Herbalife Says Analysis Shows Business Isn’t Pyramid Scheme

Herbalife Ltd., defending itself against an attack by hedge-fund manager Bill Ackman, released results from an economic analysis showing that it’s not a pyramid scheme as Ackman asserts.

According to the research by Walter H. A. Vandaele, an economist at Navigant Economics LLC, 97 percent of Herbalife’s products are purchased for end-use consumption, the company said today in a statement. That validates Herbalife’s status as a multilevel marketing firm, rather than a pyramid scheme, the company said.

“Herbalife products have significant intrinsic value and market demand,” the Los Angeles-based company said.

Herbalife released the report ahead of a presentation this morning by Ackman, who has vowed to show an Enron Corp.-like fraud at the seller of supplements and weight-loss shakes. The shares climbed 4.7 percent to $56.58 as of 10:18 a.m. today, following an 11 percent dive yesterday that was spurred by Ackman’s comments.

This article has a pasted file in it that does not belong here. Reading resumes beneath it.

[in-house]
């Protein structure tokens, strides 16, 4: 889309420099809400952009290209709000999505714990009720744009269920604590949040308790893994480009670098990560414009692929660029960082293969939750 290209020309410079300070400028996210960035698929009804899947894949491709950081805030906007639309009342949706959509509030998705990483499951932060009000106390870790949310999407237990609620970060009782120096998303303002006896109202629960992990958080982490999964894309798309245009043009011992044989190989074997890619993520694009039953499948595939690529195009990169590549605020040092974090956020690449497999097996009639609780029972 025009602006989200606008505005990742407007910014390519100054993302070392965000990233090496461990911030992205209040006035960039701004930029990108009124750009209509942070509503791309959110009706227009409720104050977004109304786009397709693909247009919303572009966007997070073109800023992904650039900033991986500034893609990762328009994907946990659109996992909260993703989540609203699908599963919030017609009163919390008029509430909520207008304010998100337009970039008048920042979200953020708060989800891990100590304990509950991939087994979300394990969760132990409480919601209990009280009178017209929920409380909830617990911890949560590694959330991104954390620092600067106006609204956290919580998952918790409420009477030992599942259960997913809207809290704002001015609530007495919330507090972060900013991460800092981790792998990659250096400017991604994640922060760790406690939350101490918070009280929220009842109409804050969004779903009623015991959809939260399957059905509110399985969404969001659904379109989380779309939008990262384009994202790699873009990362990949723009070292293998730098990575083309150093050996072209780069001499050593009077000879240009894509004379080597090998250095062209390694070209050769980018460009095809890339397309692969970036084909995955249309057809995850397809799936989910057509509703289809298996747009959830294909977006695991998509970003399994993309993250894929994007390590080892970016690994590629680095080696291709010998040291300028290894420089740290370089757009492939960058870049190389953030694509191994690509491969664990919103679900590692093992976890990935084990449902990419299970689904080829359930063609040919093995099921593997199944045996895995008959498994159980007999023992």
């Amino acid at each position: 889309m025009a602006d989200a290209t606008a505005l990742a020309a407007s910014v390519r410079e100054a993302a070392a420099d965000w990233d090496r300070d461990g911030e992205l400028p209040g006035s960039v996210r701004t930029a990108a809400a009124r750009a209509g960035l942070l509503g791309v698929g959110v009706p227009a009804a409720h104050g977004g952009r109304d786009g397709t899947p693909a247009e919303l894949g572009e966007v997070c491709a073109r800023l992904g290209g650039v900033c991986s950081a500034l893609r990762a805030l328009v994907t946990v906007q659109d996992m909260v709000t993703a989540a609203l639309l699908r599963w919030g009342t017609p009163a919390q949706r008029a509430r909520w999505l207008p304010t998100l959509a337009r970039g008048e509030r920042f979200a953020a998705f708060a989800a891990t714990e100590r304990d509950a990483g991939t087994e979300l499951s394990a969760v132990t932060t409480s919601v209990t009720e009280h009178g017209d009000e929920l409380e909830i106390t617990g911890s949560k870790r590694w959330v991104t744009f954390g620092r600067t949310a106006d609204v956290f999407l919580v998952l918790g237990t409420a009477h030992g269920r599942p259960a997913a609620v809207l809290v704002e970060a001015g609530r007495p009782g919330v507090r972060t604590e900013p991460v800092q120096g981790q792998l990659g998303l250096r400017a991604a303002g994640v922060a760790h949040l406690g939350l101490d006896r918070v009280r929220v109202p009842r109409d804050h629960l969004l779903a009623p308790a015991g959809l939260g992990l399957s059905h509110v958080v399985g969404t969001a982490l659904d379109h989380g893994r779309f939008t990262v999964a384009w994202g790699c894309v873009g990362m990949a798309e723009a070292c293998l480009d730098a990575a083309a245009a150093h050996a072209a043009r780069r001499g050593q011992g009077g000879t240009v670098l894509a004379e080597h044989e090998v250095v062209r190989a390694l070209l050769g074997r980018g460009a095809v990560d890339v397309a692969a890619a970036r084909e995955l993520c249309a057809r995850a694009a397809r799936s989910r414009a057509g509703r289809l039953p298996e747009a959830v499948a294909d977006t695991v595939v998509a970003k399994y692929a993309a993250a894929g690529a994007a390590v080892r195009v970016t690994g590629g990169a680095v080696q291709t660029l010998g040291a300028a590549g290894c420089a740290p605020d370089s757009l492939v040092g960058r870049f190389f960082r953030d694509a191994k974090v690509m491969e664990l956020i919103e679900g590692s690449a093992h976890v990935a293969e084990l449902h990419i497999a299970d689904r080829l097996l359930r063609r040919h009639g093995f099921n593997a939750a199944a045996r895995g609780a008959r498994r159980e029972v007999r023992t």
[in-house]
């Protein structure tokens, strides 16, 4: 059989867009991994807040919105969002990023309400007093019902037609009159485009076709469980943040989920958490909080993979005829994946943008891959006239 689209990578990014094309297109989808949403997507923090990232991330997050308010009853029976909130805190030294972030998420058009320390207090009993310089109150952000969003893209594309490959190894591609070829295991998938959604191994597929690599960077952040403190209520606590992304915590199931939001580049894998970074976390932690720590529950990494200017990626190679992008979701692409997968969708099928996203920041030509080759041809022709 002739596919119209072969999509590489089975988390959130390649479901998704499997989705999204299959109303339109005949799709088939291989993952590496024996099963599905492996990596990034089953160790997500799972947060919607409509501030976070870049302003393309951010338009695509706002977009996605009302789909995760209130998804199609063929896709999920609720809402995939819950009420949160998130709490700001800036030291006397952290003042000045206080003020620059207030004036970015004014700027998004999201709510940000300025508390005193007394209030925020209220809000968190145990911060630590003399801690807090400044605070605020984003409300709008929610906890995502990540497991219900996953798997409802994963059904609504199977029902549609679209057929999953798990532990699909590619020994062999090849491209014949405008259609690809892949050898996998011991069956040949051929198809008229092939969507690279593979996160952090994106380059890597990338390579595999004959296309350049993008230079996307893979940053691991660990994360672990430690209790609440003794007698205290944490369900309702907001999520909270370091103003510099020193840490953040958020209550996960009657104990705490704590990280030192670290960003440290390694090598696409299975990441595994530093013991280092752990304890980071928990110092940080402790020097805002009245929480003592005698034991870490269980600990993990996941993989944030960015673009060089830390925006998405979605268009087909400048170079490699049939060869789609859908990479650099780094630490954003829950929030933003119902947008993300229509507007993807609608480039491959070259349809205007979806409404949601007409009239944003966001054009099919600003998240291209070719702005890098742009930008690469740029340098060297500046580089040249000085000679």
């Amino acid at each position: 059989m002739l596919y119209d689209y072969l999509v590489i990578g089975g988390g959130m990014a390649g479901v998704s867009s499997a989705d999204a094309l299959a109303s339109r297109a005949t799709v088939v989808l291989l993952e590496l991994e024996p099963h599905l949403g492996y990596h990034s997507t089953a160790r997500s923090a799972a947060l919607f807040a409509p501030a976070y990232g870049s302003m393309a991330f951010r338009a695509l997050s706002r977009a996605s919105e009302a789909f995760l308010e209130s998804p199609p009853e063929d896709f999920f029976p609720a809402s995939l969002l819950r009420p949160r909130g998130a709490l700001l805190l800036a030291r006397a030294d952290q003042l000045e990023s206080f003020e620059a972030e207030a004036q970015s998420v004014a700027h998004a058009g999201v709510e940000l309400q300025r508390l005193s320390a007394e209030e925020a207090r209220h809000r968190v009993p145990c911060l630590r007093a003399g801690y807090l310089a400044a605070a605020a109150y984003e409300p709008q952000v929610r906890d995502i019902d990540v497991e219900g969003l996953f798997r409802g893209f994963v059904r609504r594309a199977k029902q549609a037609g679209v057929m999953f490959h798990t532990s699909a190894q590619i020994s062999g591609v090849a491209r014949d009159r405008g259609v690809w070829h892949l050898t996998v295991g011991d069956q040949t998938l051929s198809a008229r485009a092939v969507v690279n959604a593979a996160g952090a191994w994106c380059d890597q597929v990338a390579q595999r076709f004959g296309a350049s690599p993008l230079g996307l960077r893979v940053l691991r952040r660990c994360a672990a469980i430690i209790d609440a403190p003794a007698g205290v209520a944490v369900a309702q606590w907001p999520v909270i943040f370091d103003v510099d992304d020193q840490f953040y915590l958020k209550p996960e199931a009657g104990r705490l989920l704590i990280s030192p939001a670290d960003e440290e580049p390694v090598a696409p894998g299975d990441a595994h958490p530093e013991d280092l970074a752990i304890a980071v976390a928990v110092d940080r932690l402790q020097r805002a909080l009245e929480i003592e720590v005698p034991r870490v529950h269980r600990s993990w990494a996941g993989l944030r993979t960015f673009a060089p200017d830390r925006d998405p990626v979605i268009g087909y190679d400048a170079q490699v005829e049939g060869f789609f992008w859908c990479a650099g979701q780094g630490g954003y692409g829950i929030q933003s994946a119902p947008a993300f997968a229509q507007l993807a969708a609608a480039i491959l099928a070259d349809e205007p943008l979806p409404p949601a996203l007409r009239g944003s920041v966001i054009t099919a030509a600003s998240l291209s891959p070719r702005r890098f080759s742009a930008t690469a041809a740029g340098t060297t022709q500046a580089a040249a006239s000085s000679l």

Ackman, head of Pershing Square Capital Management LP, said on Bloomberg Television yesterday that his firm has devoted about $50 million of investors’ money to prove that Herbalife is not a legitimate business. The results of the undercover investigation, which focuses on Herbalife’s nutrition clubs, will be released at an event under way in New York.

Ackman has waged a battle to shut down Herbalife since December 2012, saying it misleads distributors, misrepresents sales figures and sells a commodity product at inflated prices. U.S. regulators and law enforcement also are investigating the allegations.

“We have complete confidence in our compliance,” Chief Financial Officer John Desimone said today in an interview with CNBC.

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